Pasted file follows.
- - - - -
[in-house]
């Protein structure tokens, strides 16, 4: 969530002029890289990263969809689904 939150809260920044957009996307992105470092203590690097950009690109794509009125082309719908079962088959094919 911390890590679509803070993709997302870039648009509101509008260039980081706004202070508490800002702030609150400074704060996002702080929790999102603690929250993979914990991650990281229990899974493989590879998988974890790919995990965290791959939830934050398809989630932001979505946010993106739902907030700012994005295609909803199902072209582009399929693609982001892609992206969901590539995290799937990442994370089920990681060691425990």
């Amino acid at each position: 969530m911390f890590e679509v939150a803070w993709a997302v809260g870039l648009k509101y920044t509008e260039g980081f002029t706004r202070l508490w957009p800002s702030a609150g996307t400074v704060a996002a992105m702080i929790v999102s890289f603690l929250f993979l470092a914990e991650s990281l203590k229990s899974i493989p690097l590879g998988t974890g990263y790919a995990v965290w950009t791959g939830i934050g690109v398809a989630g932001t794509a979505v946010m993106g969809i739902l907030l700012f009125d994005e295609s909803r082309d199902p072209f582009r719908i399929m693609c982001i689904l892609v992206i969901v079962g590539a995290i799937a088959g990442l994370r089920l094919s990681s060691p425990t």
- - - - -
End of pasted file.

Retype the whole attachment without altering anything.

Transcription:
[in-house]
């Protein structure tokens, strides 16, 4: 969530002029890289990263969809689904 939150809260920044957009996307992105470092203590690097950009690109794509009125082309719908079962088959094919 911390890590679509803070993709997302870039648009509101509008260039980081706004202070508490800002702030609150400074704060996002702080929790999102603690929250993979914990991650990281229990899974493989590879998988974890790919995990965290791959939830934050398809989630932001979505946010993106739902907030700012994005295609909803199902072209582009399929693609982001892609992206969901590539995290799937990442994370089920990681060691425990």
């Amino acid at each position: 969530m911390f890590e679509v939150a803070w993709a997302v809260g870039l648009k509101y920044t509008e260039g980081f002029t706004r202070l508490w957009p800002s702030a609150g996307t400074v704060a996002a992105m702080i929790v999102s890289f603690l929250f993979l470092a914990e991650s990281l203590k229990s899974i493989p690097l590879g998988t974890g990263y790919a995990v965290w950009t791959g939830i934050g690109v398809a989630g932001t794509a979505v946010m993106g969809i739902l907030l700012f009125d994005e295609s909803r082309d199902p072209f582009r719908i399929m693609c982001i689904l892609v992206i969901v079962g590539a995290i799937a088959g990442l994370r089920l094919s990681s060691p425990t």